** Paul Hawken, "Blessed Unrest: How the Largest Social Movement in History is Restoring Grace, Justice and Beauty to the World". 

Paul Hawken, "Natural Capitalism: Creating the Next Industrial Revolution".  Rethinking western free-market capitalism as if the natural environment and resource exhaustion/destruction weren't "externalities".  A good background book for the economic aspect of sustainability.

David Korten, "When Corporations Rule the World"

Paul Hawken, "The Ecology of Commerce".  In the footsteps of Small is Beautiful ... best described using Small's byline "economics as if people mattered".

Richard Heinberg, "Powerdown: Options and Actions for a Post-Carbon World"

James Kunstler, "The Long Emergency:  Surviving the End of Oil, Climate Change and Other Converging Catastrophes of the Twenty-First Century".

Bill McKibben, "The End of Nature", "Deep Economy: The Wealth of Communities and the Durable Future", "American Earth: Environmental Writing Since Thoreau", "Enough: Staying Human in an Engineered Age", "Fight Global Warming Now:  The Handbook for Taking Action in Your Community", "Hope, Human and Wild: True Stories of Living LIghtly on the Earth"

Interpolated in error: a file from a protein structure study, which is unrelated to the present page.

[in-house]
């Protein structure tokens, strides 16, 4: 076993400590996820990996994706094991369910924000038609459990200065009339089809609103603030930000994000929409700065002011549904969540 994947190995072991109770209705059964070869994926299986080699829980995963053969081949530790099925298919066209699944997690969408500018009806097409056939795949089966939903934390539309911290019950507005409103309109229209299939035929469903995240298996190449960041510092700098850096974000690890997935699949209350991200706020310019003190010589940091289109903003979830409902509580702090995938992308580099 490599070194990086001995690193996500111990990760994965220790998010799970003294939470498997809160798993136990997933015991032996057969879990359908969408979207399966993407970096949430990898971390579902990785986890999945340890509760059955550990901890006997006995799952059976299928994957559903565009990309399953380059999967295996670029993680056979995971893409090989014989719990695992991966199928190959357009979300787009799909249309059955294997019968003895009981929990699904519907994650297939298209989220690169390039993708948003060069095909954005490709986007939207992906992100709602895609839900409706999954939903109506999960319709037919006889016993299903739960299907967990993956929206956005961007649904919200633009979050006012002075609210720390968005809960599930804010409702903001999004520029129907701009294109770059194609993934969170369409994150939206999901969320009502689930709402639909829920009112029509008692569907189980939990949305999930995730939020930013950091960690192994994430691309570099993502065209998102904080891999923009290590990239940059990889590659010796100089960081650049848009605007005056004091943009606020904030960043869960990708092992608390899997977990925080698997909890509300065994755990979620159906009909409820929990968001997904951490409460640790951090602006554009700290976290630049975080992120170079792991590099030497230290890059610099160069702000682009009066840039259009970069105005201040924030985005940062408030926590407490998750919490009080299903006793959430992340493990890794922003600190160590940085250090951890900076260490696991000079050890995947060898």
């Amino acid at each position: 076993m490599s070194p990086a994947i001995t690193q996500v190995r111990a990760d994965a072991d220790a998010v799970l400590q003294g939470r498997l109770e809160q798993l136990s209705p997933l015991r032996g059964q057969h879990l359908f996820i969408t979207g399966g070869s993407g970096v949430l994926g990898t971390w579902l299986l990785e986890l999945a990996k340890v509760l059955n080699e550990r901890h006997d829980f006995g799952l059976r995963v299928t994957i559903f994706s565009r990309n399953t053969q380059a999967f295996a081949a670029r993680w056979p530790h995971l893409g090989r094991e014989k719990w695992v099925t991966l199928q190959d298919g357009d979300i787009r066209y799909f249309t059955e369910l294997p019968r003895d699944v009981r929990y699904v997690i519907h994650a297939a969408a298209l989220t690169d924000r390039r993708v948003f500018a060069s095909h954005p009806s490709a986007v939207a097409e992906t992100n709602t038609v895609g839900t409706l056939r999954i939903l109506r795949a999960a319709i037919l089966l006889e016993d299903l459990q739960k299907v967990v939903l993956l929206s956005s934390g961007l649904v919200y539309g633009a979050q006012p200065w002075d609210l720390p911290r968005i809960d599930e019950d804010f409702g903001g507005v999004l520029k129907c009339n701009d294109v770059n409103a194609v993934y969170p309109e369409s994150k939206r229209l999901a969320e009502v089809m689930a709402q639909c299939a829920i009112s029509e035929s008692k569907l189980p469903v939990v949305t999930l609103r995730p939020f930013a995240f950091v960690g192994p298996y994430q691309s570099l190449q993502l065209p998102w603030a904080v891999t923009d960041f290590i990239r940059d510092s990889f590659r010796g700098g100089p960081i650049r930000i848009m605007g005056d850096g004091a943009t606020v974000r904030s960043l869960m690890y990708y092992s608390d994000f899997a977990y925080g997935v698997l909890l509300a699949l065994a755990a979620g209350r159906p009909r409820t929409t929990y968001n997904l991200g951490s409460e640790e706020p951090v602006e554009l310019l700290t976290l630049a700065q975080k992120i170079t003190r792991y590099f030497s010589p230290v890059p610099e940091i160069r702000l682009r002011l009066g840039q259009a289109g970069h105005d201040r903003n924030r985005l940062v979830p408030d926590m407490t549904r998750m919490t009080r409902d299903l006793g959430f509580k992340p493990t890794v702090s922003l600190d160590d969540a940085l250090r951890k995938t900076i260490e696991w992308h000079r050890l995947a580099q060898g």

"World Changing", resource/reference book from http://worldchanging.com

Michael Dawson, "The Consumer Trap: Big Business Marketing in American Life".  "Trance advertising", media/advertising psychology, the corruption of culture and society through advertising and marketing.  Useful insight toward understanding why we are what we are today, and forces that must be overcome or at least ignored to return to healthier political and social values.

Charles Fishman, "The Wal-Mart Effect: How the World's Most Powerful Company Really Works - and How It's Transforming the American Economy".  Just one of many Wal-Mart expose's, this offers an eye-opening education in the wide path of destruction wrought by the big-box stores, including a well-argued case that Wal-Mart destroys the communities in which it operates.

Stacy Mitchell, "Big-Box Swindle: The True Cost of Mega-Retailers and the Fight for America's Independent Businesses".  Overlaps with the above, with ideas and limited success-stories for communities fighting back.

Eric Schlosser, "Fast Food Nation: What the All-American Meal is Doing to the World"

Thomas Pawlick, "The End of Food: How the Food Industry is Destroying Our Food Supply - And What We Can Do About It"

Meadows et. al., "Limits to Growth", 1972 classic and "Limits to Growth: The 30-Year Update" (2004)

Peter Singer, "Animal Liberation", 1975 classic, still fresh

Wish list - all the Schumacher Society lecture series books